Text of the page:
The conductance of molecular wires and DFT based transport calculations
F. Evers,F. Weigend,M. Koentopp
Physics , 2003,
Abstract: The experimental value for the zero bias conductance of organic molecules coupled by thiol-groups to gold electrodes tends to be much smaller than the theoretical result based on density functional theory (DFT) calculations, often by orders of magnitude. To address this puzzle we have analyzed the regime within which the approximations made in these calculations are valid. Our results suggest that a standard step in DFT based transport calculations, namely approximating the exchange-correlation potential in quasistatic nonequilibrium by its standard equilibrium expression, is not justified at weak coupling. We propose, that the breakdown of this approximation is the most important source for overestimating the width of the experimentally observed conductance peak and therefore also of the zero bias conductance. We present a numerical study on the conductance of the organic molecule that has recently been studied experimentally by Reichert et. al. (PRL 88, 176804 (2002)) that fully agrees with this conclusion.
Population Genomic Analyses Based on 1 Million SNPs in Commercial Egg Layers
Mahmood Gholami, Malena Erbe, Christian G?rke, Rudolf Preisinger, Annett Weigend, Steffen Weigend, Henner Simianer
PLOS ONE , 2014, DOI: 10.1371/journal.pone.0094509
Abstract: Identifying signatures of selection can provide valuable insight about the genes or genomic regions that are or have been under selective pressure, which can lead to a better understanding of genotype-phenotype relationships. A common strategy for selection signature detection is to compare samples from several populations and search for genomic regions with outstanding genetic differentiation. Wright's fixation index, FST, is a useful index for evaluation of genetic differentiation between populations. The aim of this study was to detect selective signatures between different chicken groups based on SNP-wise FST calculation. A total of 96 individuals of three commercial layer breeds and 14 non-commercial fancy breeds were genotyped with three different 600K SNP-chips. After filtering a total of 1 million SNPs were available for FST calculation. Averages of FST values were calculated for overlapping windows. Comparisons of these were then conducted between commercial egg layers and non-commercial fancy breeds, as well as between white egg layers and brown egg layers. Comparing non-commercial and commercial breeds resulted in the detection of 630 selective signatures, while 656 selective signatures were detected in the comparison between the commercial egg-layer breeds. Annotation of selection signature regions revealed various genes corresponding to productions traits, for which layer breeds were selected. Among them were NCOA1, SREBF2 and RALGAPA1 associated with reproductive traits, broodiness and egg production. Furthermore, several of the detected genes were associated with growth and carcass traits, including POMC, PRKAB2, SPP1, IGF2, CAPN1, TGFb2 and IGFBP2. Our approach demonstrates that including different populations with a specific breeding history can provide a unique opportunity for a better understanding of farm animal selection.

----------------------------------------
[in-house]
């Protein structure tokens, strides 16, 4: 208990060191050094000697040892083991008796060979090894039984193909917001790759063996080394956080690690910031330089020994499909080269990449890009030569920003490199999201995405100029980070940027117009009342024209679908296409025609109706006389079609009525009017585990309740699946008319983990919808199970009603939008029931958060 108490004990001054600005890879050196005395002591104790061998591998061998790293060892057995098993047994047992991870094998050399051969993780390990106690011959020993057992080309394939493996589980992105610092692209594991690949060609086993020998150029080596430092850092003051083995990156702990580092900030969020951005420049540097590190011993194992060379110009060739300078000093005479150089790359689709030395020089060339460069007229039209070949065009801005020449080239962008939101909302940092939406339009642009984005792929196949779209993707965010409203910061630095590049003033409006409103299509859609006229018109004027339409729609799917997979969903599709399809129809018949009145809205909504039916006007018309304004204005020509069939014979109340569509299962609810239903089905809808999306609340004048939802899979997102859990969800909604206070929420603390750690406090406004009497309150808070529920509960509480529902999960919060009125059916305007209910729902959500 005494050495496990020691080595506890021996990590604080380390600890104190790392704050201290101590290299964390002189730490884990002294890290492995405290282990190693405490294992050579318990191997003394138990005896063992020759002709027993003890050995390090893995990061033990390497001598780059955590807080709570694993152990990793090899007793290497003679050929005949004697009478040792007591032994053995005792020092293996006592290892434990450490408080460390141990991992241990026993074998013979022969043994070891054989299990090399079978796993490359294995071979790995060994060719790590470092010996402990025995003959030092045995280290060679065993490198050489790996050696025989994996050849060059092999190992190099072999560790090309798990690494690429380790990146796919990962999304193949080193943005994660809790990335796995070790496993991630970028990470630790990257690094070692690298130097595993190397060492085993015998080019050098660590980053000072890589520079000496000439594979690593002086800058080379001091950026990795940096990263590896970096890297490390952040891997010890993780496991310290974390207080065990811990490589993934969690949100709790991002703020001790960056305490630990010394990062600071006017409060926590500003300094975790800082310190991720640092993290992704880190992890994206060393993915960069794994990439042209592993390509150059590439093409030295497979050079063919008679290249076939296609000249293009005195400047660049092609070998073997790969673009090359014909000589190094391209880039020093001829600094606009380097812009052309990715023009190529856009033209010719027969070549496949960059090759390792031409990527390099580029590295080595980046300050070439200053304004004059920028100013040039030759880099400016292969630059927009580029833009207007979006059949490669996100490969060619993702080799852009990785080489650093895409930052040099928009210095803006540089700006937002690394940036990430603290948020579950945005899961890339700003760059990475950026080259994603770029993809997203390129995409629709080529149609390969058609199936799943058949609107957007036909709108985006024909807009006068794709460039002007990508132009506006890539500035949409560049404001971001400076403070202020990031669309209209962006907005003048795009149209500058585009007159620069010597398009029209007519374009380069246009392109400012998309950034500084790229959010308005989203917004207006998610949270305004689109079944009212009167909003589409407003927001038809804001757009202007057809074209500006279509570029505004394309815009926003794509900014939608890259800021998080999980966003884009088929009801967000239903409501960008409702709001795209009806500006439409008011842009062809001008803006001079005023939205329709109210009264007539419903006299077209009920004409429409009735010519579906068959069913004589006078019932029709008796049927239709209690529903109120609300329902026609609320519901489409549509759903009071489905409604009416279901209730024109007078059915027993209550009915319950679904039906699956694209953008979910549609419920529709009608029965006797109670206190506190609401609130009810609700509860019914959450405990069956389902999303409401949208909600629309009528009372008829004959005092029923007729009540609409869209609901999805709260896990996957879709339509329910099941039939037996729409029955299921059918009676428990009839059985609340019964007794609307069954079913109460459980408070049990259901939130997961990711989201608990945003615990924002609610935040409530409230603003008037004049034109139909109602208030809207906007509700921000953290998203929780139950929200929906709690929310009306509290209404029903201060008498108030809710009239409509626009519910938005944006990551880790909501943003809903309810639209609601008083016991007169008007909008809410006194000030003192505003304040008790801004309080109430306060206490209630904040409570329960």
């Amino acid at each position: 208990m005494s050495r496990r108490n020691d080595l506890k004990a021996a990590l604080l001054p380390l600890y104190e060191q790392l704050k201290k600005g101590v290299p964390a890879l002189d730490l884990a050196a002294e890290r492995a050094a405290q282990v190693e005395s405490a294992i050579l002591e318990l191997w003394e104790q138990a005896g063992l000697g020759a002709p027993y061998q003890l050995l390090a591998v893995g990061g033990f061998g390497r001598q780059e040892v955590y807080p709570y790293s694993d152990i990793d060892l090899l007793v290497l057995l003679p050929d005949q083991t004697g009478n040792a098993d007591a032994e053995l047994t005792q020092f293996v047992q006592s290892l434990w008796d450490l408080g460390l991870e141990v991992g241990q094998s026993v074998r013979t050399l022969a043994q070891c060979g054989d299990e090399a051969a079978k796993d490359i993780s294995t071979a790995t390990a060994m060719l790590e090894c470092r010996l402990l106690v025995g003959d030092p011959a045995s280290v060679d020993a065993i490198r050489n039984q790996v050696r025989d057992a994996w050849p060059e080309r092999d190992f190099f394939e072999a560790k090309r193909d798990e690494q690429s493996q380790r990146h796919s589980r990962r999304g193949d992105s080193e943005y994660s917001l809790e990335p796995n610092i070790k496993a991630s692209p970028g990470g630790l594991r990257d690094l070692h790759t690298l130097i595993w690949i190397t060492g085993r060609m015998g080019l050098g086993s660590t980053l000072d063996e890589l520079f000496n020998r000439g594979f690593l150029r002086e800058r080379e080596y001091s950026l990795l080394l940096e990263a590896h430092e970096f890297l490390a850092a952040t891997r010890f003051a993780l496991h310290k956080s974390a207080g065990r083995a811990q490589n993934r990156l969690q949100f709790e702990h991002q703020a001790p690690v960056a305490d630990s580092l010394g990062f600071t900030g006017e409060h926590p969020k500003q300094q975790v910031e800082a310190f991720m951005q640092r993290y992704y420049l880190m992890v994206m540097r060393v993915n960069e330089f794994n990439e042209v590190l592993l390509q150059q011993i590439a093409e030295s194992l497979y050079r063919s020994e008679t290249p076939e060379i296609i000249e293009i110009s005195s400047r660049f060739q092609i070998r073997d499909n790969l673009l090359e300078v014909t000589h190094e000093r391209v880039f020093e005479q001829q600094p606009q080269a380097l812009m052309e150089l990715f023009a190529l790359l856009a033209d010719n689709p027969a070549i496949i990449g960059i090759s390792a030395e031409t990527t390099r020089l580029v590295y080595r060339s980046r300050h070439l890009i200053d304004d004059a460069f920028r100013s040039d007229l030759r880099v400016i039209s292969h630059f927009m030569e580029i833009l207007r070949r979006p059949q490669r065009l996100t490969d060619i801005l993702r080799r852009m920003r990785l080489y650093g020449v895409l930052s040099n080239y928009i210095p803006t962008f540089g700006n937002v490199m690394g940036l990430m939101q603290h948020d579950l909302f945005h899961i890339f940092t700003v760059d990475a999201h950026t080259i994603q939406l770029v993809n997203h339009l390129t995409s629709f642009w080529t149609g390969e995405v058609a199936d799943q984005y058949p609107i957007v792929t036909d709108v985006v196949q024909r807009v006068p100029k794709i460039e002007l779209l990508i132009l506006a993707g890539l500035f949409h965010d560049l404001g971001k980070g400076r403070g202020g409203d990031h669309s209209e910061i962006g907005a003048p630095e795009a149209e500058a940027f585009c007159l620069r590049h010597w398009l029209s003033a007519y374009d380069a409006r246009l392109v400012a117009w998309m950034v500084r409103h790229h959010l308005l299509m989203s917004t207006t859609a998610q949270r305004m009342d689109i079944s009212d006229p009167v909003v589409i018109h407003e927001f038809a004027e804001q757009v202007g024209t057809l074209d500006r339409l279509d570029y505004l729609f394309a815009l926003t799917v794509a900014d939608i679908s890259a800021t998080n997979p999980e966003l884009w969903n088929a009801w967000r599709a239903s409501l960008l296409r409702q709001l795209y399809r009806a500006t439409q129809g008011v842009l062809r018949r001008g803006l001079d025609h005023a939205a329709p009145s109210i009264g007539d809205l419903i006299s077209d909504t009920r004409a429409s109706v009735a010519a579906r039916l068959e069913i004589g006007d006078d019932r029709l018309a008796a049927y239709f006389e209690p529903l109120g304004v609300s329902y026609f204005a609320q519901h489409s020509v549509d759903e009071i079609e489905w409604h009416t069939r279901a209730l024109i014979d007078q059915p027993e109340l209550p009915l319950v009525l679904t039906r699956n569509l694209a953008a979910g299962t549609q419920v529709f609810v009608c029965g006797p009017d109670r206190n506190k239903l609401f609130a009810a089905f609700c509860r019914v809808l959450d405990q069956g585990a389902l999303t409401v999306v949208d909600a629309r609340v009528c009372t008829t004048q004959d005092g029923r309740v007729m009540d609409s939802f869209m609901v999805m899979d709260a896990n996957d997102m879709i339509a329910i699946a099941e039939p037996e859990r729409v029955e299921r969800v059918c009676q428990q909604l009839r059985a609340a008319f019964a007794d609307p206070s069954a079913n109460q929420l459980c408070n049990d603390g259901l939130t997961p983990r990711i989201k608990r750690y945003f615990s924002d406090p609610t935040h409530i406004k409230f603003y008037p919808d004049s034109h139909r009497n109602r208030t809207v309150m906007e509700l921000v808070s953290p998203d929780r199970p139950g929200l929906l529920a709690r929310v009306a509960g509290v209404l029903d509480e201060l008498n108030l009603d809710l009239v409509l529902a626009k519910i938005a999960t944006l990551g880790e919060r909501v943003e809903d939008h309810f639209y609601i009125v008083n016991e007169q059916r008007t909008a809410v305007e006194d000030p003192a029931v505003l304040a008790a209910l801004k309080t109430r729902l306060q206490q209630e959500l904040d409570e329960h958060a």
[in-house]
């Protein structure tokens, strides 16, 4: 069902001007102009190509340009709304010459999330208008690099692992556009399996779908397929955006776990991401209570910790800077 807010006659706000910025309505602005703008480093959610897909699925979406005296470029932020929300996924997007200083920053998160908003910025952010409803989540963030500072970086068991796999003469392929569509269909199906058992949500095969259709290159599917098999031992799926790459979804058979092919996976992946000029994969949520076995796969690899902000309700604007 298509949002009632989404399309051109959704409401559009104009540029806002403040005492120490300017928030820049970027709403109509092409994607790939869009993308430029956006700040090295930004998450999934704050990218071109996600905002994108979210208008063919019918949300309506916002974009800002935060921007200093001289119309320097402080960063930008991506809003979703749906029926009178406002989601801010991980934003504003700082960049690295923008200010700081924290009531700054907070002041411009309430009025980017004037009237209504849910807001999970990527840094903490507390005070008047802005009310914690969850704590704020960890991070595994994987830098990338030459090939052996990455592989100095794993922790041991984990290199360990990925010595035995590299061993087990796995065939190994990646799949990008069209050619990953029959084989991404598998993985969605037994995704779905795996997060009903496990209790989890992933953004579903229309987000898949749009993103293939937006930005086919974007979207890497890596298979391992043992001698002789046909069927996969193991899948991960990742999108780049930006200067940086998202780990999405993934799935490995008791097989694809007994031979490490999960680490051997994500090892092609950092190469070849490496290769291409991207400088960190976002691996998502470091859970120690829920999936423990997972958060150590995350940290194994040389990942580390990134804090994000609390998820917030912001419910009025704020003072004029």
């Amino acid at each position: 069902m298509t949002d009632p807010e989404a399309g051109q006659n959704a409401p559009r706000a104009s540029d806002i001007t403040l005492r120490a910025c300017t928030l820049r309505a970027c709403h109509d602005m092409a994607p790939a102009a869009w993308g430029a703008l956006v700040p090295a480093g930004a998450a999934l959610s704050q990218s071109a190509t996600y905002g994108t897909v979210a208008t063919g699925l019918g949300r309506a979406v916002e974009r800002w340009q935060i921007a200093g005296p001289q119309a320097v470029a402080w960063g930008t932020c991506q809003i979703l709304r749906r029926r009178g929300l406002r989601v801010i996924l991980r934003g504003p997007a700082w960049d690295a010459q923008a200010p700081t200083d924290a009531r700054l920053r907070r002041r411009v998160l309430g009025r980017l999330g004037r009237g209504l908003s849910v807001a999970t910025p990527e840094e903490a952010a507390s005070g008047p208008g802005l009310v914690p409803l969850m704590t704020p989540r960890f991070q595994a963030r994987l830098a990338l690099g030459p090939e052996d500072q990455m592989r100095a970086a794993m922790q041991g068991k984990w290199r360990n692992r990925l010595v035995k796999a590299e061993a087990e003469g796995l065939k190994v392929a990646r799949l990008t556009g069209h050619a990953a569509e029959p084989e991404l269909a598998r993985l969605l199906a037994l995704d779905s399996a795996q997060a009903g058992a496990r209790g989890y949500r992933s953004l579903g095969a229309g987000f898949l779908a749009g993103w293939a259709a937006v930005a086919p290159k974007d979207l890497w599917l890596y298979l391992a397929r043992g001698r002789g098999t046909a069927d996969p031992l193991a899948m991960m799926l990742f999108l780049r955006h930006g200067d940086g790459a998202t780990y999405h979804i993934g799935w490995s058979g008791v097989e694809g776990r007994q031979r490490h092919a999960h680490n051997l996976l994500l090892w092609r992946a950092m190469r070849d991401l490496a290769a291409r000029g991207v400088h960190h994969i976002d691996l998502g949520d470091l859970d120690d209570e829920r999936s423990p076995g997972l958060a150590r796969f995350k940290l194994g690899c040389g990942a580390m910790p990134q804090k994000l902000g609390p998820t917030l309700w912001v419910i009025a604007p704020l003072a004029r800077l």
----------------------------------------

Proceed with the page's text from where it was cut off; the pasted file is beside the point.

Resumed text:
Bottom Mass from Nonrelativistic Sum Rules at NNLL
Stahlhofen, Maximilian
High Energy Physics - Phenomenology , 2013,
Abstract: We report on a recent determination of the bottom quark mass from nonrelativistic (large-n) Upsilon sum rules with renormalization group improvement (RGI) at next-to-next-to-leading logarithmic (NNLL) order. The comparison to previous fixed-order analyses shows that the RGI computed in the vNRQCD framework leads to a substantial stabilization of the theoretical sum rule moments with respect to scale variations. A single moment fit (n=10) to the available experimental data yields M_b^{1S}=4.755 +- 0.057(pert) +- 0.009(alpha_s) +- 0.003(exp) GeV for the bottom 1S mass and m_b(m_b)= 4.235 +- 0.055(pert) +- 0.003(exp) GeV for the bottom MSbar mass. The quoted uncertainties refer to the perturbative error and the uncertainties associated with the strong coupling and the experimental input.
Vom Rosenkranz zum Mambo. Zu den vermeintlich afrikanischen Wurzeln afroamerikanischer Musik
Hendler, Maximilian
Samples : Notizen, Projekte und Kurzbeitr?ge zur Popularmusikforschung , 2001,
Abstract: